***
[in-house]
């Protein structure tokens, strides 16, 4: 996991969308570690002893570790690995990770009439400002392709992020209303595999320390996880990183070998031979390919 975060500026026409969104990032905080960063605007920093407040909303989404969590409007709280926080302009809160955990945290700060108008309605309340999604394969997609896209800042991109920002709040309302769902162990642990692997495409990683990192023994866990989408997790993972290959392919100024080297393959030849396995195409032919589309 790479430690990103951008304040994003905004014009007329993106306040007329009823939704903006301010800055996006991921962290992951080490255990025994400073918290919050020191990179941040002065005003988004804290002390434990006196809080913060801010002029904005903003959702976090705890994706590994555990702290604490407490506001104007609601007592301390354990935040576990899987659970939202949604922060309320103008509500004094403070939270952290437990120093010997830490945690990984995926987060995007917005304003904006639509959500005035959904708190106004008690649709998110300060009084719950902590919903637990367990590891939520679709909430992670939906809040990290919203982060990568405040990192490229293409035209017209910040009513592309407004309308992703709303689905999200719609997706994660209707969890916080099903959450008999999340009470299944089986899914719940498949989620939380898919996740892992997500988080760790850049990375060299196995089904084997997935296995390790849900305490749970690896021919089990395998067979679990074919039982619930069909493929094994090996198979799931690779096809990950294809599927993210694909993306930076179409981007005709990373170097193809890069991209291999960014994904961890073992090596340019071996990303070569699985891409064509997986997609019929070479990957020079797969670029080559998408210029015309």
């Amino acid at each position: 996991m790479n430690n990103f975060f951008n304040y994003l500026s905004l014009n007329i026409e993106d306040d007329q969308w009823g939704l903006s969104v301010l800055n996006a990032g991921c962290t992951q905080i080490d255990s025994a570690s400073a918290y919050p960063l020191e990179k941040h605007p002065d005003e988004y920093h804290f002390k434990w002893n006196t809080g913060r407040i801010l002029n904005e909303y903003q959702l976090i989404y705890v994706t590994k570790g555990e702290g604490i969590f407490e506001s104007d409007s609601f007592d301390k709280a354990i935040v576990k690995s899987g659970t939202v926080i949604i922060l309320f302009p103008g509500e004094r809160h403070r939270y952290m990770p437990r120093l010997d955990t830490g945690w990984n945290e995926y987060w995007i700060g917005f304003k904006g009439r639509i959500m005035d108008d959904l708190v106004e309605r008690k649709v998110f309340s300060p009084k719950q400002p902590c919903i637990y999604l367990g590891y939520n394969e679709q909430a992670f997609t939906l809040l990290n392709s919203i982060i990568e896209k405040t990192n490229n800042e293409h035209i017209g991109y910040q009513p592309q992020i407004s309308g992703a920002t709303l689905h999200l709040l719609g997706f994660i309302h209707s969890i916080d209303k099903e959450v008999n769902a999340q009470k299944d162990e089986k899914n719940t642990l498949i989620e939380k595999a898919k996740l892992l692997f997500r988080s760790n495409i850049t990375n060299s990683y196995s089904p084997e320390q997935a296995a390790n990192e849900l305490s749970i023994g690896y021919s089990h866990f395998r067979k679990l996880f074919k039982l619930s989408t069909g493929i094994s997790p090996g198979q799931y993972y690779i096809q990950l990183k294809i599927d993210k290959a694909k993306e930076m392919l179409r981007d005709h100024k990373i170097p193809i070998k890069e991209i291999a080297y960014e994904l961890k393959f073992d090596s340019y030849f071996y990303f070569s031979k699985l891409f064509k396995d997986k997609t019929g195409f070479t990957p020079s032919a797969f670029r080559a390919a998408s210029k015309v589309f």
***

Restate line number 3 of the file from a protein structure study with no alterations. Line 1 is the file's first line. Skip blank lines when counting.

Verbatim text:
């Amino acid at each position: 996991m790479n430690n990103f975060f951008n304040y994003l500026s905004l014009n007329i026409e993106d306040d007329q969308w009823g939704l903006s969104v301010l800055n996006a990032g991921c962290t992951q905080i080490d255990s025994a570690s400073a918290y919050p960063l020191e990179k941040h605007p002065d005003e988004y920093h804290f002390k434990w002893n006196t809080g913060r407040i801010l002029n904005e909303y903003q959702l976090i989404y705890v994706t590994k570790g555990e702290g604490i969590f407490e506001s104007d409007s609601f007592d301390k709280a354990i935040v576990k690995s899987g659970t939202v926080i949604i922060l309320f302009p103008g509500e004094r809160h403070r939270y952290m990770p437990r120093l010997d955990t830490g945690w990984n945290e995926y987060w995007i700060g917005f304003k904006g009439r639509i959500m005035d108008d959904l708190v106004e309605r008690k649709v998110f309340s300060p009084k719950q400002p902590c919903i637990y999604l367990g590891y939520n394969e679709q909430a992670f997609t939906l809040l990290n392709s919203i982060i990568e896209k405040t990192n490229n800042e293409h035209i017209g991109y910040q009513p592309q992020i407004s309308g992703a920002t709303l689905h999200l709040l719609g997706f994660i309302h209707s969890i916080d209303k099903e959450v008999n769902a999340q009470k299944d162990e089986k899914n719940t642990l498949i989620e939380k595999a898919k996740l892992l692997f997500r988080s760790n495409i850049t990375n060299s990683y196995s089904p084997e320390q997935a296995a390790n990192e849900l305490s749970i023994g690896y021919s089990h866990f395998r067979k679990l996880f074919k039982l619930s989408t069909g493929i094994s997790p090996g198979q799931y993972y690779i096809q990950l990183k294809i599927d993210k290959a694909k993306e930076m392919l179409r981007d005709h100024k990373i170097p193809i070998k890069e991209i291999a080297y960014e994904l961890k393959f073992d090596s340019y030849f071996y990303f070569s031979k699985l891409f064509k396995d997986k997609t019929g195409f070479t990957p020079s032919a797969f670029r080559a390919a998408s210029k015309v589309f």